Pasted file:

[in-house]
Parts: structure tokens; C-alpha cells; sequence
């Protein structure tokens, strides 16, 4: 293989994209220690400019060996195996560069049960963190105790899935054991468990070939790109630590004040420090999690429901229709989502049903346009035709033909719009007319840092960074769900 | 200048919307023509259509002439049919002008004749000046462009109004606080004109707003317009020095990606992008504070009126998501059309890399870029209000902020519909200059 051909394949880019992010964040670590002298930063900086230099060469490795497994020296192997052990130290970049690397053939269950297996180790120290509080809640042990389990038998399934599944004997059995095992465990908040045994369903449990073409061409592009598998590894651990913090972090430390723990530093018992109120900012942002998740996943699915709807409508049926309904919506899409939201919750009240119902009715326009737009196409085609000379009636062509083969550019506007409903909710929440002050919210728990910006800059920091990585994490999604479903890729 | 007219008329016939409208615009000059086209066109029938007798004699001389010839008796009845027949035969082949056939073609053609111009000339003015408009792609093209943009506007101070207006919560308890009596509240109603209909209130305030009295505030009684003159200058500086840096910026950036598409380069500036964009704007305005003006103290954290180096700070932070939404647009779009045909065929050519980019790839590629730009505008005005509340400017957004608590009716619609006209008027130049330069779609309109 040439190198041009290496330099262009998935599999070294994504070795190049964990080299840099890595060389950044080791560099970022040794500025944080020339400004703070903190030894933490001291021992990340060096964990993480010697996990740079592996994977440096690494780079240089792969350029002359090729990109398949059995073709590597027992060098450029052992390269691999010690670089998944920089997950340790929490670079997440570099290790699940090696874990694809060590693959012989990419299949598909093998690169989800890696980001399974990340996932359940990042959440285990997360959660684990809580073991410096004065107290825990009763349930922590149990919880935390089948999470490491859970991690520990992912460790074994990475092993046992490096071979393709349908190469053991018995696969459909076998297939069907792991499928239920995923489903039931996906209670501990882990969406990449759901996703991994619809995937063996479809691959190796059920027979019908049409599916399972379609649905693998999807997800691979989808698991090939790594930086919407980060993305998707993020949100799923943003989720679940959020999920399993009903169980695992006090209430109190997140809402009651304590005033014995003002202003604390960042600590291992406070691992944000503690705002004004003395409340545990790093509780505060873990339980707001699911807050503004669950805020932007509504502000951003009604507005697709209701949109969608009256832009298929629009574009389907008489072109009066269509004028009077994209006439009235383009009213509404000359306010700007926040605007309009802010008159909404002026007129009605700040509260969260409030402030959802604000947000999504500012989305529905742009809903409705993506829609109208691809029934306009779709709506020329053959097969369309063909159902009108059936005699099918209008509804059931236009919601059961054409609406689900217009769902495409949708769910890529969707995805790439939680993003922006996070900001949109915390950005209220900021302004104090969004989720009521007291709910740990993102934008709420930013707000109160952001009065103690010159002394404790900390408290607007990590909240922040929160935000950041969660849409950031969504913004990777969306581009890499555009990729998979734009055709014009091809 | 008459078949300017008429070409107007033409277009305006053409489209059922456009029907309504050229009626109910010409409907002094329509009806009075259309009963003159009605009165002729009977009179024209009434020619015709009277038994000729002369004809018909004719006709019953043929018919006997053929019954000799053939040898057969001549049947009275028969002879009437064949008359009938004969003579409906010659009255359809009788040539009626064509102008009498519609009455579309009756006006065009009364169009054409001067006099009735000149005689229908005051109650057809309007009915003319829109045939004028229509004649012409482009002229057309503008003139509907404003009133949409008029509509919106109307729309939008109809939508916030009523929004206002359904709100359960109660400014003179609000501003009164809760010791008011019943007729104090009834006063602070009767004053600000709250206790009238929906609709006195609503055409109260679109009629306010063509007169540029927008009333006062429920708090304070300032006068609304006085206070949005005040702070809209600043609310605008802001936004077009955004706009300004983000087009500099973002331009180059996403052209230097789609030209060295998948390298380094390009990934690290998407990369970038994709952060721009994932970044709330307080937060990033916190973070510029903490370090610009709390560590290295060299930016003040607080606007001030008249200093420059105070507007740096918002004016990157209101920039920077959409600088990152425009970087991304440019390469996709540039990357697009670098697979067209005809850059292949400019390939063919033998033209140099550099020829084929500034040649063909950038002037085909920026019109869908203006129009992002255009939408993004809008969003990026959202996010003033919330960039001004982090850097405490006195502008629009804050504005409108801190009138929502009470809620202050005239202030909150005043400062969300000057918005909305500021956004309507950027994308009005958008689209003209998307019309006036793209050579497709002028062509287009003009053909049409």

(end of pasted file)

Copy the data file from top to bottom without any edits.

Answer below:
[in-house]
Parts: structure tokens; C-alpha cells; sequence
């Protein structure tokens, strides 16, 4: 293989994209220690400019060996195996560069049960963190105790899935054991468990070939790109630590004040420090999690429901229709989502049903346009035709033909719009007319840092960074769900 | 200048919307023509259509002439049919002008004749000046462009109004606080004109707003317009020095990606992008504070009126998501059309890399870029209000902020519909200059 051909394949880019992010964040670590002298930063900086230099060469490795497994020296192997052990130290970049690397053939269950297996180790120290509080809640042990389990038998399934599944004997059995095992465990908040045994369903449990073409061409592009598998590894651990913090972090430390723990530093018992109120900012942002998740996943699915709807409508049926309904919506899409939201919750009240119902009715326009737009196409085609000379009636062509083969550019506007409903909710929440002050919210728990910006800059920091990585994490999604479903890729 | 007219008329016939409208615009000059086209066109029938007798004699001389010839008796009845027949035969082949056939073609053609111009000339003015408009792609093209943009506007101070207006919560308890009596509240109603209909209130305030009295505030009684003159200058500086840096910026950036598409380069500036964009704007305005003006103290954290180096700070932070939404647009779009045909065929050519980019790839590629730009505008005005509340400017957004608590009716619609006209008027130049330069779609309109 040439190198041009290496330099262009998935599999070294994504070795190049964990080299840099890595060389950044080791560099970022040794500025944080020339400004703070903190030894933490001291021992990340060096964990993480010697996990740079592996994977440096690494780079240089792969350029002359090729990109398949059995073709590597027992060098450029052992390269691999010690670089998944920089997950340790929490670079997440570099290790699940090696874990694809060590693959012989990419299949598909093998690169989800890696980001399974990340996932359940990042959440285990997360959660684990809580073991410096004065107290825990009763349930922590149990919880935390089948999470490491859970991690520990992912460790074994990475092993046992490096071979393709349908190469053991018995696969459909076998297939069907792991499928239920995923489903039931996906209670501990882990969406990449759901996703991994619809995937063996479809691959190796059920027979019908049409599916399972379609649905693998999807997800691979989808698991090939790594930086919407980060993305998707993020949100799923943003989720679940959020999920399993009903169980695992006090209430109190997140809402009651304590005033014995003002202003604390960042600590291992406070691992944000503690705002004004003395409340545990790093509780505060873990339980707001699911807050503004669950805020932007509504502000951003009604507005697709209701949109969608009256832009298929629009574009389907008489072109009066269509004028009077994209006439009235383009009213509404000359306010700007926040605007309009802010008159909404002026007129009605700040509260969260409030402030959802604000947000999504500012989305529905742009809903409705993506829609109208691809029934306009779709709506020329053959097969369309063909159902009108059936005699099918209008509804059931236009919601059961054409609406689900217009769902495409949708769910890529969707995805790439939680993003922006996070900001949109915390950005209220900021302004104090969004989720009521007291709910740990993102934008709420930013707000109160952001009065103690010159002394404790900390408290607007990590909240922040929160935000950041969660849409950031969504913004990777969306581009890499555009990729998979734009055709014009091809 | 008459078949300017008429070409107007033409277009305006053409489209059922456009029907309504050229009626109910010409409907002094329509009806009075259309009963003159009605009165002729009977009179024209009434020619015709009277038994000729002369004809018909004719006709019953043929018919006997053929019954000799053939040898057969001549049947009275028969002879009437064949008359009938004969003579409906010659009255359809009788040539009626064509102008009498519609009455579309009756006006065009009364169009054409001067006099009735000149005689229908005051109650057809309007009915003319829109045939004028229509004649012409482009002229057309503008003139509907404003009133949409008029509509919106109307729309939008109809939508916030009523929004206002359904709100359960109660400014003179609000501003009164809760010791008011019943007729104090009834006063602070009767004053600000709250206790009238929906609709006195609503055409109260679109009629306010063509007169540029927008009333006062429920708090304070300032006068609304006085206070949005005040702070809209600043609310605008802001936004077009955004706009300004983000087009500099973002331009180059996403052209230097789609030209060295998948390298380094390009990934690290998407990369970038994709952060721009994932970044709330307080937060990033916190973070510029903490370090610009709390560590290295060299930016003040607080606007001030008249200093420059105070507007740096918002004016990157209101920039920077959409600088990152425009970087991304440019390469996709540039990357697009670098697979067209005809850059292949400019390939063919033998033209140099550099020829084929500034040649063909950038002037085909920026019109869908203006129009992002255009939408993004809008969003990026959202996010003033919330960039001004982090850097405490006195502008629009804050504005409108801190009138929502009470809620202050005239202030909150005043400062969300000057918005909305500021956004309507950027994308009005958008689209003209998307019309006036793209050579497709002028062509287009003009053909049409």